We believe that a cutaneous sarcoidosis instrument should include a physician rating of inactive lesions, including hyperpigmentation, with the caveat that given the protean nature of sarcoidosis, distinguishing inactive postinflammatory residua from active lesions may be challenging in some cases. However, persistent hyperpigmentation or scarring may be inelastic to therapy and significantly affect patients' quality of life; thus separately categorizing these lesions may be important for evaluating therapeutic response in clinical trials. CSAMI is designed to capture the impact of involved area size, without subjecting that metric to a multiplier that could magnify carried errors in the final numbers. Treatments often first affect lesion erythema or induration, whereas area may be slower to respond; thus we believe that incorporating area as a separate value in CSAMI may better reflect cutaneous sarcoidosis activity than as a multiplier, as in SASI.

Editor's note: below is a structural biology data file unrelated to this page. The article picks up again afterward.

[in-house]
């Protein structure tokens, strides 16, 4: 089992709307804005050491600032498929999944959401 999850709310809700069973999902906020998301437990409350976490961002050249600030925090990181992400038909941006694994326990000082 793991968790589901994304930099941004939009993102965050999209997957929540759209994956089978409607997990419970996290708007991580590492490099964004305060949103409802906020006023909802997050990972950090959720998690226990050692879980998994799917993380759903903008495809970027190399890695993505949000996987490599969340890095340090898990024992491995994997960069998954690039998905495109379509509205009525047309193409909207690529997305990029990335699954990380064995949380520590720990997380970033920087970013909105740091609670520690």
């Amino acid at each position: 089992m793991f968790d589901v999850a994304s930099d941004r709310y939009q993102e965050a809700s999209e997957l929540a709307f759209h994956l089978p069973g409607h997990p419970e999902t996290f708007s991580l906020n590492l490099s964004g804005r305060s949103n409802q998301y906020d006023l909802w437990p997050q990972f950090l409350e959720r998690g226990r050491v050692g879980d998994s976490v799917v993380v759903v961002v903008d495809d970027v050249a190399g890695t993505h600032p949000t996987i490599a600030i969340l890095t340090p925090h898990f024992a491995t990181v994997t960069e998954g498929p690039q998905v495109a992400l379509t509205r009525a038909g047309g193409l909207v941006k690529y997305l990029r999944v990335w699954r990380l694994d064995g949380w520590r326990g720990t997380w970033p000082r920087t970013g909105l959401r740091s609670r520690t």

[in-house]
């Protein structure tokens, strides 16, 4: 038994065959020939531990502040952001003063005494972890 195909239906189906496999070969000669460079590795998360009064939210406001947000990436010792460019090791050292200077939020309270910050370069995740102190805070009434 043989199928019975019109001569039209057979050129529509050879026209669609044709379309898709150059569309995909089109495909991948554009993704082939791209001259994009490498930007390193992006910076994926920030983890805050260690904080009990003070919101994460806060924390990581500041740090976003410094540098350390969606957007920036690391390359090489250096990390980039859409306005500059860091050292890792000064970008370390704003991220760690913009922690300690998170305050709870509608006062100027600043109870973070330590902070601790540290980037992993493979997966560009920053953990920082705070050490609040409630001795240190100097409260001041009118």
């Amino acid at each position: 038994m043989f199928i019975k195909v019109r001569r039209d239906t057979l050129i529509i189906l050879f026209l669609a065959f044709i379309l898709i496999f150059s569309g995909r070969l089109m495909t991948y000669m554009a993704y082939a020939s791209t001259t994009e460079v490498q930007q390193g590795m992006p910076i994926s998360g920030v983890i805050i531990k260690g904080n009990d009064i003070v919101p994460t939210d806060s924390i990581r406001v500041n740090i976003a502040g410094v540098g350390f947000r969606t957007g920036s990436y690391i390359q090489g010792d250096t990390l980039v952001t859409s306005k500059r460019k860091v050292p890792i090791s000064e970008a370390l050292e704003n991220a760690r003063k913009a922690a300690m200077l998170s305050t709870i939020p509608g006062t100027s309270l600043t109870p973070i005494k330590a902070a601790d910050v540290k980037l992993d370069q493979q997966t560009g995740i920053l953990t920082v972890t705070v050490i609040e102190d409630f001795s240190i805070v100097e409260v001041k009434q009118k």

Our study should be reviewed in light of its limitations. Recall bias on intrarater reliability cannot be excluded given the relatively short time elapsed between the first and second ratings within a single afternoon, but it was minimized because the physicians and the patients were not told about the rescoring session at the study onset. Although our patients were selected to represent a wide spectrum of cutaneous sarcoidosis activity, the smaller-than-planned sample size limited our data's external validity, particularly for patients with different clinical presentations, disease severity, and/or treatment history. All physician participants were dermatologists, so our results may not be generalized for instrument use by nondermatologists. Future studies are necessary to confirm the instruments' correlations to quality-of-life measures, show their sensitivity to change, and provide meaningful interpretation for minimal clinically important differences.3 Iterative revisions of the instruments, in particular the less reliable subscales, may optimize their psychometric properties and refine their ability to categorize cutaneous sarcoidosis severity.